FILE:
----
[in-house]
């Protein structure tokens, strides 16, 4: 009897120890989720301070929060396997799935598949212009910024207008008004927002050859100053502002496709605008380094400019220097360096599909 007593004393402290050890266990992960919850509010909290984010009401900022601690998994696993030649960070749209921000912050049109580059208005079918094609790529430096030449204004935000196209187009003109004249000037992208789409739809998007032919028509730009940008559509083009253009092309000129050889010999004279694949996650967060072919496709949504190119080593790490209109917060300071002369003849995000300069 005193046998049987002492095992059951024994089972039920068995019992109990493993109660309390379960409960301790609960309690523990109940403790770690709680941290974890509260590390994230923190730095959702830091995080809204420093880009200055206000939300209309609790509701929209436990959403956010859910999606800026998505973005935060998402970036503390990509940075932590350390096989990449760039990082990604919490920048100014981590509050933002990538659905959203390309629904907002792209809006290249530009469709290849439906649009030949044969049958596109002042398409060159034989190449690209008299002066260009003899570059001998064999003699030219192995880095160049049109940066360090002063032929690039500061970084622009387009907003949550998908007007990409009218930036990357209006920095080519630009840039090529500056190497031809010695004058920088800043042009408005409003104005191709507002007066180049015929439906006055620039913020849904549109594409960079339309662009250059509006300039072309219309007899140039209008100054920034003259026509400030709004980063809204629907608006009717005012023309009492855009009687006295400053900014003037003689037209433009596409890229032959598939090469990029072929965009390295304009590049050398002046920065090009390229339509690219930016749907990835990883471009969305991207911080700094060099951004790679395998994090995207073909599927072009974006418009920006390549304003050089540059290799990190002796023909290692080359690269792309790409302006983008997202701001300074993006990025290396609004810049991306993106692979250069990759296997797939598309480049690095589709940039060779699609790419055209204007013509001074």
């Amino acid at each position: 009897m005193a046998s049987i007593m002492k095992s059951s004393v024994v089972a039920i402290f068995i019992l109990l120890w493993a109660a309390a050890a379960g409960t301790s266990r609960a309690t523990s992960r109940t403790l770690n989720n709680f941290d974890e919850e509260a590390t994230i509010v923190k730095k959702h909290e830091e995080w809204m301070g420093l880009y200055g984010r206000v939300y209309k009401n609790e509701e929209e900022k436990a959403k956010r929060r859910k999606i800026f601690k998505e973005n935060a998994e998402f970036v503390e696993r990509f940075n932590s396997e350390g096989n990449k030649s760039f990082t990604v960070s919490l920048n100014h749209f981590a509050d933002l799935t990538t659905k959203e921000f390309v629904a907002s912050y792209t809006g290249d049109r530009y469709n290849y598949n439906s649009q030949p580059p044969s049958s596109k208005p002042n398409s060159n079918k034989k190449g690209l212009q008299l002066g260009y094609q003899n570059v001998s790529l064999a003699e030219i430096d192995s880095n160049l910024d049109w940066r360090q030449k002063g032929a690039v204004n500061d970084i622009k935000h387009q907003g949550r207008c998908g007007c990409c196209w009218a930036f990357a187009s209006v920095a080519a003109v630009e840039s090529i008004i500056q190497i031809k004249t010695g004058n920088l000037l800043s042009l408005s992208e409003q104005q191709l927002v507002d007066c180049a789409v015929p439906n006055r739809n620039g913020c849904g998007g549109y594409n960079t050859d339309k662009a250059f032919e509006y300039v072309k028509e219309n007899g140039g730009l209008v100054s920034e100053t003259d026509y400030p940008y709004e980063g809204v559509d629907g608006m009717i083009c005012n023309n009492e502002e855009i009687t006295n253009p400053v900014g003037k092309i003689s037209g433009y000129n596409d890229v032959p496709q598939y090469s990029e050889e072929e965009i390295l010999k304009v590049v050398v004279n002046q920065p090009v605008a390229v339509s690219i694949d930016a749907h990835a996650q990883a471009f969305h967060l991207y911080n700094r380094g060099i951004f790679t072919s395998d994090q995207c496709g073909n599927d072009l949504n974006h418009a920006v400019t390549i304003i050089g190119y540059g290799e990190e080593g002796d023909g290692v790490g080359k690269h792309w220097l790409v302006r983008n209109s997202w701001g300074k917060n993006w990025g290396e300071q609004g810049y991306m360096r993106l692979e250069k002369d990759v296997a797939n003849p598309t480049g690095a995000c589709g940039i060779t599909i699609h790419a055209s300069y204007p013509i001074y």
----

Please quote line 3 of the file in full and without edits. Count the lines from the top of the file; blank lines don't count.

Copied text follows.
């Amino acid at each position: 009897m005193a046998s049987i007593m002492k095992s059951s004393v024994v089972a039920i402290f068995i019992l109990l120890w493993a109660a309390a050890a379960g409960t301790s266990r609960a309690t523990s992960r109940t403790l770690n989720n709680f941290d974890e919850e509260a590390t994230i509010v923190k730095k959702h909290e830091e995080w809204m301070g420093l880009y200055g984010r206000v939300y209309k009401n609790e509701e929209e900022k436990a959403k956010r929060r859910k999606i800026f601690k998505e973005n935060a998994e998402f970036v503390e696993r990509f940075n932590s396997e350390g096989n990449k030649s760039f990082t990604v960070s919490l920048n100014h749209f981590a509050d933002l799935t990538t659905k959203e921000f390309v629904a907002s912050y792209t809006g290249d049109r530009y469709n290849y598949n439906s649009q030949p580059p044969s049958s596109k208005p002042n398409s060159n079918k034989k190449g690209l212009q008299l002066g260009y094609q003899n570059v001998s790529l064999a003699e030219i430096d192995s880095n160049l910024d049109w940066r360090q030449k002063g032929a690039v204004n500061d970084i622009k935000h387009q907003g949550r207008c998908g007007c990409c196209w009218a930036f990357a187009s209006v920095a080519a003109v630009e840039s090529i008004i500056q190497i031809k004249t010695g004058n920088l000037l800043s042009l408005s992208e409003q104005q191709l927002v507002d007066c180049a789409v015929p439906n006055r739809n620039g913020c849904g998007g549109y594409n960079t050859d339309k662009a250059f032919e509006y300039v072309k028509e219309n007899g140039g730009l209008v100054s920034e100053t003259d026509y400030p940008y709004e980063g809204v559509d629907g608006m009717i083009c005012n023309n009492e502002e855009i009687t006295n253009p400053v900014g003037k092309i003689s037209g433009y000129n596409d890229v032959p496709q598939y090469s990029e050889e072929e965009i390295l010999k304009v590049v050398v004279n002046q920065p090009v605008a390229v339509s690219i694949d930016a749907h990835a996650q990883a471009f969305h967060l991207y911080n700094r380094g060099i951004f790679t072919s395998d994090q995207c496709g073909n599927d072009l949504n974006h418009a920006v400019t390549i304003i050089g190119y540059g290799e990190e080593g002796d023909g290692v790490g080359k690269h792309w220097l790409v302006r983008n209109s997202w701001g300074k917060n993006w990025g290396e300071q609004g810049y991306m360096r993106l692979e250069k002369d990759v296997a797939n003849p598309t480049g690095a995000c589709g940039i060779t599909i699609h790419a055209s300069y204007p013509i001074y």